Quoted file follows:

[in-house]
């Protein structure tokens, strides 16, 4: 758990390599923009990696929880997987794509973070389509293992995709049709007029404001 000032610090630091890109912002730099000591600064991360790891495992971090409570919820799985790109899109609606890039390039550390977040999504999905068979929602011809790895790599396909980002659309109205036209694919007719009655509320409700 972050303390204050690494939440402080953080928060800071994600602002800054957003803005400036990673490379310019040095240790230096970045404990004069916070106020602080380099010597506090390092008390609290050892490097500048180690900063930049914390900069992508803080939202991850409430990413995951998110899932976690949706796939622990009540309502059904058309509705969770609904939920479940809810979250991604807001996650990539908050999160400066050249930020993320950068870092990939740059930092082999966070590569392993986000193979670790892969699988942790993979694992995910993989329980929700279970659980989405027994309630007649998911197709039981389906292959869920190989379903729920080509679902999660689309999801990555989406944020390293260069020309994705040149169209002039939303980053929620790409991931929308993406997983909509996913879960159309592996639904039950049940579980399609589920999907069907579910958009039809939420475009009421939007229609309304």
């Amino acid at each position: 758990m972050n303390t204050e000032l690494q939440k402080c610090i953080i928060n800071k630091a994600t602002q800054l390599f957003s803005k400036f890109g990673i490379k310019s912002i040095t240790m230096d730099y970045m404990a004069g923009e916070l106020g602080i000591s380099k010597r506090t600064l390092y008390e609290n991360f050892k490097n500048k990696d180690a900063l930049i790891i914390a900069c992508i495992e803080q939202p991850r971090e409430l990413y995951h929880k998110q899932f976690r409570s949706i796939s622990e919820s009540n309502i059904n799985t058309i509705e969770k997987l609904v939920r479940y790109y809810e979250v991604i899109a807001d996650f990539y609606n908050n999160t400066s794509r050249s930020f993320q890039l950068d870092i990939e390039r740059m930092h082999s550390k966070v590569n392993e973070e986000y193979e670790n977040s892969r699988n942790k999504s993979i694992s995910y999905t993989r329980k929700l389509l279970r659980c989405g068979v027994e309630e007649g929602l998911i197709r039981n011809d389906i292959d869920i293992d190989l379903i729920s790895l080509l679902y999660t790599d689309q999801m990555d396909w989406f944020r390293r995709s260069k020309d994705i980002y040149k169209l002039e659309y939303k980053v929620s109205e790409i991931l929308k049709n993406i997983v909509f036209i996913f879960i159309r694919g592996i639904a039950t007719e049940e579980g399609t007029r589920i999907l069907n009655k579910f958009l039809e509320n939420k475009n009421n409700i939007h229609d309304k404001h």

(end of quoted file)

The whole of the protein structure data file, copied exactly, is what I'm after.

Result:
[in-house]
């Protein structure tokens, strides 16, 4: 758990390599923009990696929880997987794509973070389509293992995709049709007029404001 000032610090630091890109912002730099000591600064991360790891495992971090409570919820799985790109899109609606890039390039550390977040999504999905068979929602011809790895790599396909980002659309109205036209694919007719009655509320409700 972050303390204050690494939440402080953080928060800071994600602002800054957003803005400036990673490379310019040095240790230096970045404990004069916070106020602080380099010597506090390092008390609290050892490097500048180690900063930049914390900069992508803080939202991850409430990413995951998110899932976690949706796939622990009540309502059904058309509705969770609904939920479940809810979250991604807001996650990539908050999160400066050249930020993320950068870092990939740059930092082999966070590569392993986000193979670790892969699988942790993979694992995910993989329980929700279970659980989405027994309630007649998911197709039981389906292959869920190989379903729920080509679902999660689309999801990555989406944020390293260069020309994705040149169209002039939303980053929620790409991931929308993406997983909509996913879960159309592996639904039950049940579980399609589920999907069907579910958009039809939420475009009421939007229609309304």
């Amino acid at each position: 758990m972050n303390t204050e000032l690494q939440k402080c610090i953080i928060n800071k630091a994600t602002q800054l390599f957003s803005k400036f890109g990673i490379k310019s912002i040095t240790m230096d730099y970045m404990a004069g923009e916070l106020g602080i000591s380099k010597r506090t600064l390092y008390e609290n991360f050892k490097n500048k990696d180690a900063l930049i790891i914390a900069c992508i495992e803080q939202p991850r971090e409430l990413y995951h929880k998110q899932f976690r409570s949706i796939s622990e919820s009540n309502i059904n799985t058309i509705e969770k997987l609904v939920r479940y790109y809810e979250v991604i899109a807001d996650f990539y609606n908050n999160t400066s794509r050249s930020f993320q890039l950068d870092i990939e390039r740059m930092h082999s550390k966070v590569n392993e973070e986000y193979e670790n977040s892969r699988n942790k999504s993979i694992s995910y999905t993989r329980k929700l389509l279970r659980c989405g068979v027994e309630e007649g929602l998911i197709r039981n011809d389906i292959d869920i293992d190989l379903i729920s790895l080509l679902y999660t790599d689309q999801m990555d396909w989406f944020r390293r995709s260069k020309d994705i980002y040149k169209l002039e659309y939303k980053v929620s109205e790409i991931l929308k049709n993406i997983v909509f036209i996913f879960i159309r694919g592996i639904a039950t007719e049940e579980g399609t007029r589920i999907l069907n009655k579910f958009l039809e509320n939420k475009n009421n409700i939007h229609d309304k404001h």